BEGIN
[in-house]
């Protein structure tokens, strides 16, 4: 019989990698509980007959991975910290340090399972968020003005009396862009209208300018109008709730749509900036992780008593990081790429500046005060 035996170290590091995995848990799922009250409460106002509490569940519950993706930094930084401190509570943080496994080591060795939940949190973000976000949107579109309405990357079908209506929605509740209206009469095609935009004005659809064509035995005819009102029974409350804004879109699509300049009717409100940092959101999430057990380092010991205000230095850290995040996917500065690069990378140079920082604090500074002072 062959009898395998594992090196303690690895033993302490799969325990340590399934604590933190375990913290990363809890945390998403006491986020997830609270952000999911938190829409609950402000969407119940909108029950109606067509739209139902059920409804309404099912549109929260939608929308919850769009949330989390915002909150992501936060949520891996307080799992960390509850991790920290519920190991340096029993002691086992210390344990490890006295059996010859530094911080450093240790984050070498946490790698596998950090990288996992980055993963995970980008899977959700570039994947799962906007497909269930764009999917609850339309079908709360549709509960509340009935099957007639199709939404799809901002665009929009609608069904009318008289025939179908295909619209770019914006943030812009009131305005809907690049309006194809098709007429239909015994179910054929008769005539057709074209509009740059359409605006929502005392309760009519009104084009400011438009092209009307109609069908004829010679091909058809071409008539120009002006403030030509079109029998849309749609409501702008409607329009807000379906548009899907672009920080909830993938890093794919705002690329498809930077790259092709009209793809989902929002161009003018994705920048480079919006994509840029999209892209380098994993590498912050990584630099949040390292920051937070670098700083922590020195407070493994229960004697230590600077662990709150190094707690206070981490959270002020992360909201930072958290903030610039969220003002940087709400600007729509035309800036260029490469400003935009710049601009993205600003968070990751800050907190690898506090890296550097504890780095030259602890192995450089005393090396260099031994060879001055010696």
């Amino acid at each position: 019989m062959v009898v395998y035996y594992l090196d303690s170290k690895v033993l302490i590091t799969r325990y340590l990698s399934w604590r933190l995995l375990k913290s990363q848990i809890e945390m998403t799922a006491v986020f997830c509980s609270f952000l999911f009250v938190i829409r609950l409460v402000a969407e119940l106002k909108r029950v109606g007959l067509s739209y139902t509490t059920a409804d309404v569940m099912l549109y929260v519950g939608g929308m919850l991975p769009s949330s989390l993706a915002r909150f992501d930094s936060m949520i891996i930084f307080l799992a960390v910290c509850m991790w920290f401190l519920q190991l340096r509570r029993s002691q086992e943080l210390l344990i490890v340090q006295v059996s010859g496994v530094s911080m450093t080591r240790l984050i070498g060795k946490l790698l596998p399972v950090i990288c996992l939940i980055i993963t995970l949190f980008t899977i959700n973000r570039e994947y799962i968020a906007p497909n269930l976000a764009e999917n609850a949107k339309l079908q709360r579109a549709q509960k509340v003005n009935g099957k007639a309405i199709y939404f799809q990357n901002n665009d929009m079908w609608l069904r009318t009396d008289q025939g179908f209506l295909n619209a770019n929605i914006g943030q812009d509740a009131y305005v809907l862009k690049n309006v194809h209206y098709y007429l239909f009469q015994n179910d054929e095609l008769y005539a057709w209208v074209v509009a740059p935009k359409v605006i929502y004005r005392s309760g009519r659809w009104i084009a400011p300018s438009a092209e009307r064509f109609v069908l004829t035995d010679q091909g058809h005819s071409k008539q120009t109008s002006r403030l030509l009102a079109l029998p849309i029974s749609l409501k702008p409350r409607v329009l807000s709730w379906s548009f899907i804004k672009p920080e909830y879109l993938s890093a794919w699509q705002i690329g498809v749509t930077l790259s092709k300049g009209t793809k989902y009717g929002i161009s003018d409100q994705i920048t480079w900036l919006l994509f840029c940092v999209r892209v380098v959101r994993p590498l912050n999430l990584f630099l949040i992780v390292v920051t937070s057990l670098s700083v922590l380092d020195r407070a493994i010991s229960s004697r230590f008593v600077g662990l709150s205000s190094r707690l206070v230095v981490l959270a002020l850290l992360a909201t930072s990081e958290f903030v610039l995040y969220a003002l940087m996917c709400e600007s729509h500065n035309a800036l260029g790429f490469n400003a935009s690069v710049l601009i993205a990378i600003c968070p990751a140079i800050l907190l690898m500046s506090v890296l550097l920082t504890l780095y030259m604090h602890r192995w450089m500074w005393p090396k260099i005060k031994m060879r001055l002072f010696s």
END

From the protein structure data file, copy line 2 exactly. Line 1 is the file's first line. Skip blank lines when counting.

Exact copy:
């Protein structure tokens, strides 16, 4: 019989990698509980007959991975910290340090399972968020003005009396862009209208300018109008709730749509900036992780008593990081790429500046005060 035996170290590091995995848990799922009250409460106002509490569940519950993706930094930084401190509570943080496994080591060795939940949190973000976000949107579109309405990357079908209506929605509740209206009469095609935009004005659809064509035995005819009102029974409350804004879109699509300049009717409100940092959101999430057990380092010991205000230095850290995040996917500065690069990378140079920082604090500074002072 062959009898395998594992090196303690690895033993302490799969325990340590399934604590933190375990913290990363809890945390998403006491986020997830609270952000999911938190829409609950402000969407119940909108029950109606067509739209139902059920409804309404099912549109929260939608929308919850769009949330989390915002909150992501936060949520891996307080799992960390509850991790920290519920190991340096029993002691086992210390344990490890006295059996010859530094911080450093240790984050070498946490790698596998950090990288996992980055993963995970980008899977959700570039994947799962906007497909269930764009999917609850339309079908709360549709509960509340009935099957007639199709939404799809901002665009929009609608069904009318008289025939179908295909619209770019914006943030812009009131305005809907690049309006194809098709007429239909015994179910054929008769005539057709074209509009740059359409605006929502005392309760009519009104084009400011438009092209009307109609069908004829010679091909058809071409008539120009002006403030030509079109029998849309749609409501702008409607329009807000379906548009899907672009920080909830993938890093794919705002690329498809930077790259092709009209793809989902929002161009003018994705920048480079919006994509840029999209892209380098994993590498912050990584630099949040390292920051937070670098700083922590020195407070493994229960004697230590600077662990709150190094707690206070981490959270002020992360909201930072958290903030610039969220003002940087709400600007729509035309800036260029490469400003935009710049601009993205600003968070990751800050907190690898506090890296550097504890780095030259602890192995450089005393090396260099031994060879001055010696």